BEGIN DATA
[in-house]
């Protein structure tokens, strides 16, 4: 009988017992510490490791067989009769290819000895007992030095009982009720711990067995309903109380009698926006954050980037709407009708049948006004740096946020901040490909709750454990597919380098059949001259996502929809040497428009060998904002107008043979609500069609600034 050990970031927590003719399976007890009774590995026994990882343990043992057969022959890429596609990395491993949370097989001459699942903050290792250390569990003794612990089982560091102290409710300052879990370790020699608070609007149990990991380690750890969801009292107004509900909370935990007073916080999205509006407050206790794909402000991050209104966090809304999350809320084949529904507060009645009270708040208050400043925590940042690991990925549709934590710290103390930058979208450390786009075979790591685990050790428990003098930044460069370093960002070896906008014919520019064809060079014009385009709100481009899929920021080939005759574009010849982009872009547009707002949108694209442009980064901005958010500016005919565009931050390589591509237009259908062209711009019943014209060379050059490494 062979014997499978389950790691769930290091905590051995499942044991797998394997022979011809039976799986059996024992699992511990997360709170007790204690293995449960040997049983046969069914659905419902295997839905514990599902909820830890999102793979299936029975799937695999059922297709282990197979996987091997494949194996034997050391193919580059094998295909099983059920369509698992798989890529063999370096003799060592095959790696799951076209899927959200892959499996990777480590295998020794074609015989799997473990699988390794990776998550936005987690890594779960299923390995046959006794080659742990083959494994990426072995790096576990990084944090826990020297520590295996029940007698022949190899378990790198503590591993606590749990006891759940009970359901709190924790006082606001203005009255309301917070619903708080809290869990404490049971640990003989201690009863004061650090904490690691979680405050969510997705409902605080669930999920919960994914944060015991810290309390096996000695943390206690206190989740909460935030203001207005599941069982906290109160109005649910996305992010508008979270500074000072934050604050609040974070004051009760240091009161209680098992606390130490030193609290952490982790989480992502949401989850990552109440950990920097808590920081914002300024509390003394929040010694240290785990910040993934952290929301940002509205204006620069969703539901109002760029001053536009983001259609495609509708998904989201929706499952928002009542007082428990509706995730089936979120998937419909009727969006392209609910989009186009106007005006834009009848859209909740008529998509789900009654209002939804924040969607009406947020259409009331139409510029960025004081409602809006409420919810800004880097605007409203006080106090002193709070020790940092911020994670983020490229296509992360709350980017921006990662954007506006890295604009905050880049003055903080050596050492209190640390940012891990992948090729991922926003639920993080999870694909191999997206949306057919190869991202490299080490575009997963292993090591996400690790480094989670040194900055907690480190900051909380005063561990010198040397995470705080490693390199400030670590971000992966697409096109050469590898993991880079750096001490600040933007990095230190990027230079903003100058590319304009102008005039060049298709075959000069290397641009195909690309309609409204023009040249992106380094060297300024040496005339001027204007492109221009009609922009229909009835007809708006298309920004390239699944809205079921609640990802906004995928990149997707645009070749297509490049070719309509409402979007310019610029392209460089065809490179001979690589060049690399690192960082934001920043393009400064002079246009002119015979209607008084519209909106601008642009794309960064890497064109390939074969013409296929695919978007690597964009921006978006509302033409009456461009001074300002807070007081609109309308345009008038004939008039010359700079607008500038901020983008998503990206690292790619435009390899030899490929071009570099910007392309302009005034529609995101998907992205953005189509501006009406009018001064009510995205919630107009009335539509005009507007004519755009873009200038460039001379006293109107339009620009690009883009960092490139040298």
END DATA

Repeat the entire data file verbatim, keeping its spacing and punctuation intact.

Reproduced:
[in-house]
């Protein structure tokens, strides 16, 4: 009988017992510490490791067989009769290819000895007992030095009982009720711990067995309903109380009698926006954050980037709407009708049948006004740096946020901040490909709750454990597919380098059949001259996502929809040497428009060998904002107008043979609500069609600034 050990970031927590003719399976007890009774590995026994990882343990043992057969022959890429596609990395491993949370097989001459699942903050290792250390569990003794612990089982560091102290409710300052879990370790020699608070609007149990990991380690750890969801009292107004509900909370935990007073916080999205509006407050206790794909402000991050209104966090809304999350809320084949529904507060009645009270708040208050400043925590940042690991990925549709934590710290103390930058979208450390786009075979790591685990050790428990003098930044460069370093960002070896906008014919520019064809060079014009385009709100481009899929920021080939005759574009010849982009872009547009707002949108694209442009980064901005958010500016005919565009931050390589591509237009259908062209711009019943014209060379050059490494 062979014997499978389950790691769930290091905590051995499942044991797998394997022979011809039976799986059996024992699992511990997360709170007790204690293995449960040997049983046969069914659905419902295997839905514990599902909820830890999102793979299936029975799937695999059922297709282990197979996987091997494949194996034997050391193919580059094998295909099983059920369509698992798989890529063999370096003799060592095959790696799951076209899927959200892959499996990777480590295998020794074609015989799997473990699988390794990776998550936005987690890594779960299923390995046959006794080659742990083959494994990426072995790096576990990084944090826990020297520590295996029940007698022949190899378990790198503590591993606590749990006891759940009970359901709190924790006082606001203005009255309301917070619903708080809290869990404490049971640990003989201690009863004061650090904490690691979680405050969510997705409902605080669930999920919960994914944060015991810290309390096996000695943390206690206190989740909460935030203001207005599941069982906290109160109005649910996305992010508008979270500074000072934050604050609040974070004051009760240091009161209680098992606390130490030193609290952490982790989480992502949401989850990552109440950990920097808590920081914002300024509390003394929040010694240290785990910040993934952290929301940002509205204006620069969703539901109002760029001053536009983001259609495609509708998904989201929706499952928002009542007082428990509706995730089936979120998937419909009727969006392209609910989009186009106007005006834009009848859209909740008529998509789900009654209002939804924040969607009406947020259409009331139409510029960025004081409602809006409420919810800004880097605007409203006080106090002193709070020790940092911020994670983020490229296509992360709350980017921006990662954007506006890295604009905050880049003055903080050596050492209190640390940012891990992948090729991922926003639920993080999870694909191999997206949306057919190869991202490299080490575009997963292993090591996400690790480094989670040194900055907690480190900051909380005063561990010198040397995470705080490693390199400030670590971000992966697409096109050469590898993991880079750096001490600040933007990095230190990027230079903003100058590319304009102008005039060049298709075959000069290397641009195909690309309609409204023009040249992106380094060297300024040496005339001027204007492109221009009609922009229909009835007809708006298309920004390239699944809205079921609640990802906004995928990149997707645009070749297509490049070719309509409402979007310019610029392209460089065809490179001979690589060049690399690192960082934001920043393009400064002079246009002119015979209607008084519209909106601008642009794309960064890497064109390939074969013409296929695919978007690597964009921006978006509302033409009456461009001074300002807070007081609109309308345009008038004939008039010359700079607008500038901020983008998503990206690292790619435009390899030899490929071009570099910007392309302009005034529609995101998907992205953005189509501006009406009018001064009510995205919630107009009335539509005009507007004519755009873009200038460039001379006293109107339009620009690009883009960092490139040298």